John Caffey

Last revised by Antonio Rodrigues de Aguiar Neto on 6 Feb 2024

John Caffey (1895-1978) was an American pediatric radiologist renowned for his pioneering contributions to pediatric radiology. Dr Caffey was one of the founding members of the Society for Pediatric Radiology.

John Patrick Caffey was born in Castle Gate, Utah, on 30 March 1895. He graduated 1919 from the University of Michigan Medical School 1-3. Following his medical studies, Caffey attended an internship in internal medicine at Barnes Hospital in St. Louis, Missouri 1-3.

Caffey volunteered for post World War I duty in Eastern Europe in 1920, working with the American Red Cross and the American Relief Administration (the Hoover Commission). His service, spanning three years, contributed to the aid and support of European refugees 1-3.

Returning to Michigan, Caffey completed a medical residency before attending an internship in pediatrics at Babies Hospital, an institution affiliated with Columbia University 1-3. Subsequently, Caffey initiated private pediatric practice and teaching responsibilities at Babies Hospital in 1925 1-3. In 1929, he was asked by Dr Herbert Wilcox, Chief of Pediatrics, to lead the radiology department, which Caffey, a pediatrician accepted with some reticence 1-3.

In the personal sphere, Caffey married Sidneth, but they never had any children 5

These aspects of Caffey's early life set the stage for the remarkable career that would follow, a journey characterized by groundbreaking contributions to pediatric radiology and the establishment of enduring legacies in the field 1-3.

John Caffey demonstrated his prolific contribution to pediatric radiology through numerous articles and papers 1-3. Notably, in 1945, he authored a seminal work describing "Infantile cortical hyperostosis," a condition later recognized as "Caffey disease" 1-3. Additionally, his 1946 publication addressing "Multiple fractures in the long bones of infants suffering from a chronic subdural hematoma" was instrumental in the field 1-4,6. Coined as "battered-child syndrome" by Kempe in 1962, the condition is now usually called "non-accidental injury", a term seemingly first used in the 1970s 1-4.

In 1945, Caffey made another contribution by publishing the first edition of "Pediatric X-Ray Diagnosis," laying the foundation for pediatric radiology 1-3. This publication has become a reference book within the specialty, undergoing several editions, with the seventh edition released in 1978 1-3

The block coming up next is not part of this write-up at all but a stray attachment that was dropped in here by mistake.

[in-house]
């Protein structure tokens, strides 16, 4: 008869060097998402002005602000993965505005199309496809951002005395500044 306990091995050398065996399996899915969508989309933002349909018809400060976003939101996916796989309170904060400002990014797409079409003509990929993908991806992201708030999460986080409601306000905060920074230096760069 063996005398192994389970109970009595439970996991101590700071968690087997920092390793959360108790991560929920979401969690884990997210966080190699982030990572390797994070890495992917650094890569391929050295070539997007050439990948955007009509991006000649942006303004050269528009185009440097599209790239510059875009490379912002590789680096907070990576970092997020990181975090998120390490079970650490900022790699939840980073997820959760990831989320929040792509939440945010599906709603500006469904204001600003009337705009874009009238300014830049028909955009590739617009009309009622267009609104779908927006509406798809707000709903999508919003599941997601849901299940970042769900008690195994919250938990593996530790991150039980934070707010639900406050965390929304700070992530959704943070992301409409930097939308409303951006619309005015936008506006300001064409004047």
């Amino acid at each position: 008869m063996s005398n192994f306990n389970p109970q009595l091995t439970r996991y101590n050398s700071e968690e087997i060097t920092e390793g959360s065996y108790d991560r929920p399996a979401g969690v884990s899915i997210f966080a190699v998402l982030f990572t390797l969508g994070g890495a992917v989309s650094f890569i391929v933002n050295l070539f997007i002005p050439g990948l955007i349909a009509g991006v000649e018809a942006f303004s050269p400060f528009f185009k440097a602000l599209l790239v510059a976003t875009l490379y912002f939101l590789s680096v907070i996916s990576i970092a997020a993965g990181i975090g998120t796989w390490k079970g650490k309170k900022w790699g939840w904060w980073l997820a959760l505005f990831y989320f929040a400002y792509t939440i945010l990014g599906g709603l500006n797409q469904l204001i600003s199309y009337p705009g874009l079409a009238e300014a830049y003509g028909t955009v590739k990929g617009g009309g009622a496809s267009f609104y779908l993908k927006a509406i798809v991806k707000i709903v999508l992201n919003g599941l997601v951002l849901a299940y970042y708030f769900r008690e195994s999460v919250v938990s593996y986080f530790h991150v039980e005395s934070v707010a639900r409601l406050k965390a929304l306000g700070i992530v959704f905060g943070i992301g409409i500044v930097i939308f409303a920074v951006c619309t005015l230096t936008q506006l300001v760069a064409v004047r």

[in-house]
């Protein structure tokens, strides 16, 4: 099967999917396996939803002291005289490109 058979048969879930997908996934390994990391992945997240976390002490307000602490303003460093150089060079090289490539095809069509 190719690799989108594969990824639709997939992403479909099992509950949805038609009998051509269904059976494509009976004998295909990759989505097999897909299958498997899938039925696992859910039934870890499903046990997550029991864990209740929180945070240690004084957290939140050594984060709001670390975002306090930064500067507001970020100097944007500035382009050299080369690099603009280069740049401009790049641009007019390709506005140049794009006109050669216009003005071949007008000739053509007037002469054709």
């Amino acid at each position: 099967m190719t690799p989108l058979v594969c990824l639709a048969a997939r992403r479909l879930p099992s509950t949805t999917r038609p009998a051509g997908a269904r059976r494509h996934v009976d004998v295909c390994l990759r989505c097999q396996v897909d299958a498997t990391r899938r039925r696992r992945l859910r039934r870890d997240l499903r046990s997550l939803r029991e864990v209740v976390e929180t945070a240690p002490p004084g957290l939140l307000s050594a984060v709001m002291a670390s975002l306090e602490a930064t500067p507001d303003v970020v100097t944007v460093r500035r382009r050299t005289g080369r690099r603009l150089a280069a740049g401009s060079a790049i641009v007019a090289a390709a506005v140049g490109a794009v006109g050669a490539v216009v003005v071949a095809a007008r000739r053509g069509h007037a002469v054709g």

John Caffey was a founding member of the Society for Pediatric Radiology, which held its inaugural annual meeting in Washington, D.C., in 1958 1,2.  

These milestones underscore Caffey's enduring impact on pediatric radiology, solidifying his legacy as a luminary in the medical community 1-4.

In 1929, John Caffey assumed a leadership role in radiology at Babies Hospital – Columbia University, a position he held until his retirement in 1960 1,2. Following his retirement, Caffey embarked on a new chapter in 1963, embracing the role of emeritus associate radiologist and serving as a Visiting Professor of Radiology and Pediatrics at the University of Pittsburgh School of Medicine 1. Simultaneously, he contributed to the medical landscape as a valued staff member at the Children's Hospital of Pittsburgh 1

Throughout his professional life, Caffey devoted himself to advancing pediatric radiology, leaving an indelible mark on the specialty 1-4. His dedication and contributions significantly influenced the field's trajectory, shaping it into what it is today 1-4

John Caffey died aged 83 years from complications secondary to prostate carcinoma on 2 September 1978, in Pittsburgh, Pennsylvania 1,2.

  • Honorary Diplomate of the American College of Radiology

    • almost uniquely achieved without formal training in radiology or examination 5

  • Mackenzie Davidson Medal of the British Institute of Radiology (1956)  1

  • Honorary counselor of the Society for Pediatric Radiology (1959) 1

  • Honorary Member of the European Society for Pediatric Radiology 1

  • Distinguished Service Award of the Columbia Presbyterian Medical Center (1962) 1

  • Outstanding Achievement Award of the University of Michigan (1965) 1

  • The John Howland Award of the American Pediatric Society (1965) 1-3

  • The Jacobi Award of the American Medical Association (1972) 1

  • Neuhauser lecture of the Society for Pediatric Radiology (1972) 5

  • Gold medal of the American College of Radiology (1975) 1,2

  • Authored the seminal textbook Pediatric X-Ray Diagnosis

  • Co-founded the Society for Pediatric Radiology

  • John Caffey Award for outstanding research awarded by the Society for Pediatric Radiology

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